In a highly negotiated joint submission by the Crown and defence, Steffin Rees has been sentenced to 15 years with no chance of parole for 7.5 years after pleading guilty to manslaughter in the stabbing death of Preston Pellerin.
Justice Dan Cornell called Pellerin’s murder “senseless and tragic,” in handing down the sentence earlier today. He said Pellerin’s family played a significant role in putting together the pre-sentence report that suggested the sentence Rees now faces.
Pellerin’s family showed a “significant amount of mercy” in allowing Rees to plead guilty to a downgraded charge of manslaughter instead of the murder charge he originally faced, said Cornell.
Rees is being given pre-custody credit of 1.5 days for every day he has been in custody since his arrest in November 2019. That means he will only serve 12.25 years in jail and will be eligible for parole in 4.75 years. He is also to submit a DNA sample, is prohibited from possessing weapons for 10 years after he is released and is to have no contact with three members of Pellerin’s family while incarcerated.
The presentence report, said Cornell, shows Rees had a difficult and troubled upbringing with a dysfunctional family. He was in and out of the Children’s Aid Society and witnessed violence and alcoholism as a child. Rees suffers from depression and anxiety and has attempted to take his own life on several occasions.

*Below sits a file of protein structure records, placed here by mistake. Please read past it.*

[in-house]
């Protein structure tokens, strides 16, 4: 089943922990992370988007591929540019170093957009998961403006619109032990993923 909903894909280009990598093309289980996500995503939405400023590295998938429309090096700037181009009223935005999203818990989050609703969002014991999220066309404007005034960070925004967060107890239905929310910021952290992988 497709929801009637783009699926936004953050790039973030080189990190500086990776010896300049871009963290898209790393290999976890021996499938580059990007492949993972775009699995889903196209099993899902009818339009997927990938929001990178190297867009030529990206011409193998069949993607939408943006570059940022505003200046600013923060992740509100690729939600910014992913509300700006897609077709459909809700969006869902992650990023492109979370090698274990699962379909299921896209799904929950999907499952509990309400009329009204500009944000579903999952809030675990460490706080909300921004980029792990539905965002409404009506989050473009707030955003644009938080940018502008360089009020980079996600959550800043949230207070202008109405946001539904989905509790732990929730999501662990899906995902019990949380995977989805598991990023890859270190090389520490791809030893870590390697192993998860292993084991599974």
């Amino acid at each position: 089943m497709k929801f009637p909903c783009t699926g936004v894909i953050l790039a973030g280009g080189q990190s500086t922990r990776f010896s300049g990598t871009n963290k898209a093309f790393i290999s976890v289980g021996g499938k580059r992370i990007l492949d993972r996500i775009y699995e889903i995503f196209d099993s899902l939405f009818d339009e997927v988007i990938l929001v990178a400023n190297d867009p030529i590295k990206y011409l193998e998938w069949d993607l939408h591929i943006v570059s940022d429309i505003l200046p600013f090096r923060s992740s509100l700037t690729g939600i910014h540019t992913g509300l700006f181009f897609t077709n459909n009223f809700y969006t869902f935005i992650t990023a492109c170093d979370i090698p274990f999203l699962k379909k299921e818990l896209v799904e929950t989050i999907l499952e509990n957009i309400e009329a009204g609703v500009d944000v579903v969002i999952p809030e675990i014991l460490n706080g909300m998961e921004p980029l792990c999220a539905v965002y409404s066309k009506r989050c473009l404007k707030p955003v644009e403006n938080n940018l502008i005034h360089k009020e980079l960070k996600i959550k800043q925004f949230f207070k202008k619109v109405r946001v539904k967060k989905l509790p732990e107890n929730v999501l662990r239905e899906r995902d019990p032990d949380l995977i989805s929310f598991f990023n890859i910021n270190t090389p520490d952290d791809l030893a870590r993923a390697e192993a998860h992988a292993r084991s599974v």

“It’s fair to say you were unloved,” Cornell said. “But that’s no excuse for taking a person’s life. You did more than that, though. You took away all of Preston’s opportunities in life … to get married, to have children, all of that is gone.”
Pellerin’s family and friends provided victim impact statements prior to sentencing. They said Pellerin was diagnosed with cancer in 2009 and beat it, but it changed who he was.
His parents, Kevin and Courtney Pellerin, told the court no parent should have to bury their child.
Kevin Pellerin said his son’s death has changed his life forever and there are “no words to describe the pain (Rees has) caused.”
Courtney Pellerin said Rees took her son from her and that she feels she failed her son.
She said her son struggled through his short life, but he had ways of making people feel special and loved.
“My heart will forever be broken,” she said in her victim impact statement.
In response, Justice Cornell said if anything, he is sure of one thing -- she did not fail her son.
“That is simply not true,” Cornell said. “You did your best. You provided a loving home. No one can protect our children from all dangers. Preston made his own choices, some may not have been the right choices, but they were his choices.”
In addressing Rees after handing down the sentence, Cornell told him he’s hopeful that, when he is released, he won’t make the same mistakes.
“I wish you the best as you go forward and that you never forget what has transpired here today,” said Cornell.
Rees told the court he apologizes and takes full responsibility for his actions, and that he will take all counselling available to him.
“I will prove I can be a functional member of society,” Rees said.